University of Leicester to host debate on role of internet in fostering extremism

 
David Ward – Protecting our businesses from Cyber attacks In his blog for infologue David Ward, CEO at Ward Security discusses the importance of cyber awareness & why integrating physical and cyber security is crucial Read on »
UK OSPAs Winners Announced The UK Outstanding Security Performance Awards (OSPAs) event took place at the Royal Lancaster in central London on 28th February 2019, with over 450 security professionals attending. Read on »
An Interview with Ken Palmer, Founder of CIS Security Ken Palmer, Founder of CIS Security reflects on how the security industry has developed over the past 50 Years; from SIA Licencing to the current political climate Read on »
Tuesday, 26 March 2019

University of Leicester to host debate on role of internet in fostering extremism

Violent Online Radicalisation: Weighing the Role of the Internet in Contemporary Terrorism: Wednesday 9 February at 3.30pm in Lecture Theatre 3, Attenborough Building, University of Leicester. Open to the public and free.

The role of the internet in fostering extremism is to be the focus of expert debate at the University of Leicester.

The University is hosting a discussion on Violent Online Radicalisation: Weighing the Role of the Internet in Contemporary Terrorism. It takes place on Wednesday 9 February at 3.30pm in Lecture Theatre 3, Attenborough Building. The event is free and open to the public.

Organised by the University’s Department of Media and Communication, the visiting speaker is Dr Maura Conway, of the School of Law and Government at Dublin City University.

She said: “My presentation will ask: Is it possible for persons to be radicalised online? In particular, can online content-violent and non-violent-cause persons to become violently radicalised?

“There seems to be a growing consensus amongst legislators and others that the Internet plays an increasingly prominent role in violent radicalisation as evidenced by the raft of legal measures introduced worldwide since 9-11 to counter terrorist use of the Internet. Media attention to this issue has also increased significantly in recent years as a result of the role of the Internet in prominent events such as the Christmas Day airline bomb plot and the Fort Hood attack, amongst others.

“The significance of the role of the Internet in processes of radicalisation is open to contestation, however. Some scholars insist that the Internet’s role is significant and increasing whereas others submit that the role played by the Internet in violent radicalisation is minimal.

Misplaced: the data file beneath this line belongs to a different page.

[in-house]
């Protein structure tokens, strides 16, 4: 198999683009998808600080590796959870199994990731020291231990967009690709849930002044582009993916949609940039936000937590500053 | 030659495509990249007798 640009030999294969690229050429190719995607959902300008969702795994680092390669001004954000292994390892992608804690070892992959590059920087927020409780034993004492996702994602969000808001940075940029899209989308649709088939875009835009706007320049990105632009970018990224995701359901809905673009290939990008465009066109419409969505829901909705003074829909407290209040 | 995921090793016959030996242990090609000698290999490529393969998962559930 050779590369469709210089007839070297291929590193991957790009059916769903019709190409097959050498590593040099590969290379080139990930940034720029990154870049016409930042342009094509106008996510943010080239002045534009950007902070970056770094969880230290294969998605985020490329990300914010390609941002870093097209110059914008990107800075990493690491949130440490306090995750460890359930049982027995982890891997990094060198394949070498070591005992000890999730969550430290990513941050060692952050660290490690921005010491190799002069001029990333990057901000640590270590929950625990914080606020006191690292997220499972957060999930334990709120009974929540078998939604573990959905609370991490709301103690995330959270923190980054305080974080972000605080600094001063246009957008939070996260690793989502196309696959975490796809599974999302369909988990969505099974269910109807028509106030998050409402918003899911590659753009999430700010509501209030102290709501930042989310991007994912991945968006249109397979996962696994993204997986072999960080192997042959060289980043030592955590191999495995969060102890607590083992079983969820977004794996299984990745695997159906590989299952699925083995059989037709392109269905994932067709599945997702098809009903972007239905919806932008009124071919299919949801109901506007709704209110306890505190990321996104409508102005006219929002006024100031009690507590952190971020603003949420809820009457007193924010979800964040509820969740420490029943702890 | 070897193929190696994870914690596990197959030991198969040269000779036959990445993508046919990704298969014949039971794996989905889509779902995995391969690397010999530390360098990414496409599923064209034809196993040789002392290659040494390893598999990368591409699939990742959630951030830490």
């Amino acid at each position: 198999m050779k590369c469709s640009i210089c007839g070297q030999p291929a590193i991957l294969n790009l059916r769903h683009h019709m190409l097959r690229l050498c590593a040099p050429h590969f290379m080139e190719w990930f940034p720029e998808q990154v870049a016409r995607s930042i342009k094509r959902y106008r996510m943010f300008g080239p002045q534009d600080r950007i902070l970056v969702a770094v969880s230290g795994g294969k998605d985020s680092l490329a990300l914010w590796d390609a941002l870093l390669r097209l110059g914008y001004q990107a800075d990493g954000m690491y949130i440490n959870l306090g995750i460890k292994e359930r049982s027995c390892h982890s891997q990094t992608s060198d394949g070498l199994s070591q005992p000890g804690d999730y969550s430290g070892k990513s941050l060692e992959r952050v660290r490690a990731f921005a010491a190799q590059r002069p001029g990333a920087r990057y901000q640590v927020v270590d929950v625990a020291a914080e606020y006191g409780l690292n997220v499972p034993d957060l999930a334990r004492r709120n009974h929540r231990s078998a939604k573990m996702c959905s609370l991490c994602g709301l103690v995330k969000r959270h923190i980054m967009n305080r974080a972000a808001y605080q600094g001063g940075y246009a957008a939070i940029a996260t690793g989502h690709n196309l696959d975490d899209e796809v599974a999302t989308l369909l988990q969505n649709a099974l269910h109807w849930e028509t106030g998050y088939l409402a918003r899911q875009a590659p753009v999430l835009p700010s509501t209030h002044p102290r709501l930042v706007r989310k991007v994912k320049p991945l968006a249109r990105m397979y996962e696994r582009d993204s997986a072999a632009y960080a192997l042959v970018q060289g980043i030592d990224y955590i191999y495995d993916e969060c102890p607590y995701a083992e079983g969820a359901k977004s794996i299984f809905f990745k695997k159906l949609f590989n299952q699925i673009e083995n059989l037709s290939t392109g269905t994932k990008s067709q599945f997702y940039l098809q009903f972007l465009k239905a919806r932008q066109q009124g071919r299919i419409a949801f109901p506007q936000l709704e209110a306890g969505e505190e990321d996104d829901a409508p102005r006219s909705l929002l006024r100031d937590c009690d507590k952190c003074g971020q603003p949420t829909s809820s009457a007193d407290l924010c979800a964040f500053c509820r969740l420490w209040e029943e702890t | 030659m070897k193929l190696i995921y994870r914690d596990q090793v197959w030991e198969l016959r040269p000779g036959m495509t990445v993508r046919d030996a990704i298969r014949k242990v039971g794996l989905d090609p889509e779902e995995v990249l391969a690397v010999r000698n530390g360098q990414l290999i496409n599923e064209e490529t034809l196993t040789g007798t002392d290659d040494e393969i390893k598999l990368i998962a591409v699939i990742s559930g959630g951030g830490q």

“My presentation will weigh the role of the Internet in violent radicalisation, to include a review of the relevant academic literature, with a view to identifying the major strands of research in this area and the theory and evidence underlying same.”

Dr Conway’s presentation connects with current research being undertaken within the Department of Media and Communication at the University of Leicester.

Dr Paul Reilly, a lecturer at Leicester, has a specific research interest in terrorism and the internet and is currently working on a paper with Dr Conway entitled, “Twitter and Terrorism: A Preliminary Exploration of the Hamas Presence in the Tweetsphere” which will be presented at the British International Studies Association Annual Conference in Manchester, 27-29 April. The project uses a variety of research methodologies including analysis of Twitter feeds to investigate the public relations and propaganda functions of Twitter for Hamas

Also at Leicester, Dr Farida Vis has a research focus on religion and forms of online social media and was recently invited to speak at a seminar in Copenhagen on ‘exploring daily Islam’. In her presentation on YouTube and Islam,

Dr Vis highlighted Dr Conway’s work specifically to enable her to start making an argument not only for methods, but more so for not simply focusing on extremism (which is more about knowledge practices in general). Dr Vis is also currently writing a grant proposal (Islam on YouTube) that will explore this in greater detail and will link with two other key researchers in the UK in this area.

University of Leicester Website

 

 


Leave a Reply

Your email address will not be published. Required fields are marked *

*

Interconnective Security Products